One can use Check to catch error/warning messages and re-execute FindRoot with adjusted settings. The following catches singular Jacobians, line-step tolerance warnings, and nonconvergence after the maximum number of interations and restarts FindRoot with a higher working precision. If messages are generated on the second try, an empty solution {} is returned on the assumption that a zero is not going to be found near the seed (starting point) x0. One could instead store them in some other variable and inspect them later. They might correspond to an actual root.

Check[{sol = FindRoot[f, {x, x0}]
 Check[FindRoot[f, {x, x /. sol}, WorkingPrecision -> 100, AccuracyGoal -> 8],
 {FindRoot::jsing, FindRoot::lstol, FindRoot::cvmit}]

Whether to restart FindRoot where it stopped x /. sol or from the initial starting point x0 is open to debate. If the solution sol is closer to the true zero, it will save some time. If round-off error has moved the solution far away from the true zero, the zero may be missed. In the OP's case, it seems best to start at the original seed (see below).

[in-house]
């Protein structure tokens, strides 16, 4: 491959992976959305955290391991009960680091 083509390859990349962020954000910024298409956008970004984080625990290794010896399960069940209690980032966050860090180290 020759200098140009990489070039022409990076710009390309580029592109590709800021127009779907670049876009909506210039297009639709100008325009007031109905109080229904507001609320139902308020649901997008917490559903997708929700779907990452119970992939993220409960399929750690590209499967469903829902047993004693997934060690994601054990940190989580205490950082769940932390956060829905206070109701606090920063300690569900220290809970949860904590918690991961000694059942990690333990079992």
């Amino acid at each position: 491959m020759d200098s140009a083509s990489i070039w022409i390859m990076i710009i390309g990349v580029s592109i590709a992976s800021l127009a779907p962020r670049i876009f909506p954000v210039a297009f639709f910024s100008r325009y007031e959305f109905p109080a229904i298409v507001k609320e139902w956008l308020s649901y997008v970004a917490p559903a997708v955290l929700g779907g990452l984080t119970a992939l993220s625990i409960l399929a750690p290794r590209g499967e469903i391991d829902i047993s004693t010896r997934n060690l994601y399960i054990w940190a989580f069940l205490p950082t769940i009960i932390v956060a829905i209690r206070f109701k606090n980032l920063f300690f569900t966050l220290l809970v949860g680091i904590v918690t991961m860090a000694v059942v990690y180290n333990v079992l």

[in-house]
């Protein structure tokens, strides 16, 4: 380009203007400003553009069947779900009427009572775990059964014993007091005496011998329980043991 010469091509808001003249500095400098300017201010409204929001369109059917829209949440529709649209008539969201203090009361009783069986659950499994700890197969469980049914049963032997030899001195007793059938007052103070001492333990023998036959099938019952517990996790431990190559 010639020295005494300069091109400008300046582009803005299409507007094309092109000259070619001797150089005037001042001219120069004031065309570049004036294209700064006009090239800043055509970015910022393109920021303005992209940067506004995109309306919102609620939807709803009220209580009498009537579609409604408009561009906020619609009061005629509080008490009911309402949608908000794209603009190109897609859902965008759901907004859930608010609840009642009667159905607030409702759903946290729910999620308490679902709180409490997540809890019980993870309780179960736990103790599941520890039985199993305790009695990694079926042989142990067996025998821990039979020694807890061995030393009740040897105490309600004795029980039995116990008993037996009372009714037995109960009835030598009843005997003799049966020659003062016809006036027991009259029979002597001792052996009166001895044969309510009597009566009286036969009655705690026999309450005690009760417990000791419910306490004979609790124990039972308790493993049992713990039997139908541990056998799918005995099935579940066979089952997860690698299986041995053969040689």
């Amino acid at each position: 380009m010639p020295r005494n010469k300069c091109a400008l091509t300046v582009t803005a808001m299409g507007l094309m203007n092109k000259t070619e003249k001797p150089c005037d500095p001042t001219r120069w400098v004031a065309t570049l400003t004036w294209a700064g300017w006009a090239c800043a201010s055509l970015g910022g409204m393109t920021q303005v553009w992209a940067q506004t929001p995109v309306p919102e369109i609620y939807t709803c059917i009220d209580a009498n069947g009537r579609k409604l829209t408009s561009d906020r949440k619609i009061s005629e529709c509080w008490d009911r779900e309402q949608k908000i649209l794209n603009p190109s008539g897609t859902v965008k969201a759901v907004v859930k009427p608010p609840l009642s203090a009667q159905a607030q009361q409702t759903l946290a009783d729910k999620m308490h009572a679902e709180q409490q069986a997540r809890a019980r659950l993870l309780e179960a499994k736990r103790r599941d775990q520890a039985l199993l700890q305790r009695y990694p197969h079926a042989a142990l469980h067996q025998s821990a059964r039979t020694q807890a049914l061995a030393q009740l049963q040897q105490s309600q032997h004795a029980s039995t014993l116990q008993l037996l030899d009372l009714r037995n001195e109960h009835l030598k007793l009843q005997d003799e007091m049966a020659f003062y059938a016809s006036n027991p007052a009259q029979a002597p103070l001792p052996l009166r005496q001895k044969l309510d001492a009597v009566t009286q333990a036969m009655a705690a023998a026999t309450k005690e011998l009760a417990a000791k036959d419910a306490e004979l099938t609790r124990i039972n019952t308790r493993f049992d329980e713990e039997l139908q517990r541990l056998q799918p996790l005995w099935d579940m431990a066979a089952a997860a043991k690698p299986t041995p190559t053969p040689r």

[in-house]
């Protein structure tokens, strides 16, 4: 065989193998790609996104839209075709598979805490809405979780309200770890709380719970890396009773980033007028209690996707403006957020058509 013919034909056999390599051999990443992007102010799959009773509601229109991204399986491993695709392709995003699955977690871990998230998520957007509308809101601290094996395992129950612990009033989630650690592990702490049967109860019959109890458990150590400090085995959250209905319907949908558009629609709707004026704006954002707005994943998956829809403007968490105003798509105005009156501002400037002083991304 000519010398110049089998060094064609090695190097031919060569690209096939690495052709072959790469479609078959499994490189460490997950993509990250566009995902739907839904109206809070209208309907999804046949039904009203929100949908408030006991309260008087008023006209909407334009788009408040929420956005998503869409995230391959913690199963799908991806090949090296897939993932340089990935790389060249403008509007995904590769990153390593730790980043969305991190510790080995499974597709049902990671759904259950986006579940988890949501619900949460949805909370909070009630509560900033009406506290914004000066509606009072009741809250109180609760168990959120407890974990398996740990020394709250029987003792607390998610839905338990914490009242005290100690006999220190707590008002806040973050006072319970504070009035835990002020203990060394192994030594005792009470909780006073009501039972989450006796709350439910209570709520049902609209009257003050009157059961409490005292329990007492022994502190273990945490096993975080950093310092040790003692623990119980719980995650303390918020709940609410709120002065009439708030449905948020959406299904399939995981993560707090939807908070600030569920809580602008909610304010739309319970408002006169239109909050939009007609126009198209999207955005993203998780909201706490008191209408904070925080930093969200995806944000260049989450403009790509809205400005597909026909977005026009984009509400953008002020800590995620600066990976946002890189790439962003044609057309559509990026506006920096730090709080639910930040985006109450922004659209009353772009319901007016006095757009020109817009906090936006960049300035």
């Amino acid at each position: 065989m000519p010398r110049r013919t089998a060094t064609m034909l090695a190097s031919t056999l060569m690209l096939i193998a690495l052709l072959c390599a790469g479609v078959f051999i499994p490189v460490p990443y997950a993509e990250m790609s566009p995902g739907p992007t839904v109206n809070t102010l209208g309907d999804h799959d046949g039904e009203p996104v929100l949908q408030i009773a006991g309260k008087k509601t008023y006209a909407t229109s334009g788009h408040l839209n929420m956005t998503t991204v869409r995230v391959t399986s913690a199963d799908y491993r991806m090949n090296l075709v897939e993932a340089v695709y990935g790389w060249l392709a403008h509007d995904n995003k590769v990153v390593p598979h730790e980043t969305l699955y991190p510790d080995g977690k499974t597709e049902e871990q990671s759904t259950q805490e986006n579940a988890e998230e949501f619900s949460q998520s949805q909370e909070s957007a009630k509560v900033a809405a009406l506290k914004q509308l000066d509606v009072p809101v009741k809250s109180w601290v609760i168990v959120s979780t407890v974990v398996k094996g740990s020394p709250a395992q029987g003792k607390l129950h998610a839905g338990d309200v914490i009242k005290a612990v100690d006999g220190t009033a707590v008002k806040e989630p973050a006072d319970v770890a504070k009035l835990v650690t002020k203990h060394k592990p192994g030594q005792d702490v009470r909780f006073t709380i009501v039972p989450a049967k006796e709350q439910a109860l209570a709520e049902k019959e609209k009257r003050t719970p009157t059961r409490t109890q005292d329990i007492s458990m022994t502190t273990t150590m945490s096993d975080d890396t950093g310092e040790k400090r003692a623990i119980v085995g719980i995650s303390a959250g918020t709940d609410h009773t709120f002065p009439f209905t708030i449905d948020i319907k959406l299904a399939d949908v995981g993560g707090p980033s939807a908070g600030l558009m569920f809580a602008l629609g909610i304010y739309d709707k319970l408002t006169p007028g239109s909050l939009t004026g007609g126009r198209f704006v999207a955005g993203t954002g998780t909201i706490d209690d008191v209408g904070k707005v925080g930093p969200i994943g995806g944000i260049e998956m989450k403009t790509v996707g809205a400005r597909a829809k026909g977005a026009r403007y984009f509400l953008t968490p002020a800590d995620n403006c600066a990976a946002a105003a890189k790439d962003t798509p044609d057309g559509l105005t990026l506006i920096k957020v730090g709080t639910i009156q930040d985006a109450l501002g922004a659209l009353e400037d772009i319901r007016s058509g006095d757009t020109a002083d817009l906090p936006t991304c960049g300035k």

Use MeshFunctions to look for seed points

The following an arguable improvement. One can use ContourPlot in the form

ContourPlot[f1, {x, 0, 1}, {y, 0, 1}, MeshFunctions -> {f2}, Mesh -> {{0}}]

to find the seed points, which I've used before (see also 1, 2). Here f2 needs to be a pure function; it also ought to be continuous for good behavior. ContourPlot takes time and adding mesh functions increases the time it takes. It actually will search for the point on the contour line where f2 == 0.

Use the real and imaginary parts both ways in ContourPlot

Using one ContourPlot of the real part and searching every contour line for a change in sign of the imaginary part, as in FindRoots2D, is generally a good way to find zeros. One could also switch the roles of the real and imaginary parts. It turns out, more zeros are discovered if you do both. Since ContourPlot takes time, both plots could be computed in parallel, which won't take any more real time, if you have at least two cores.

Avoid Union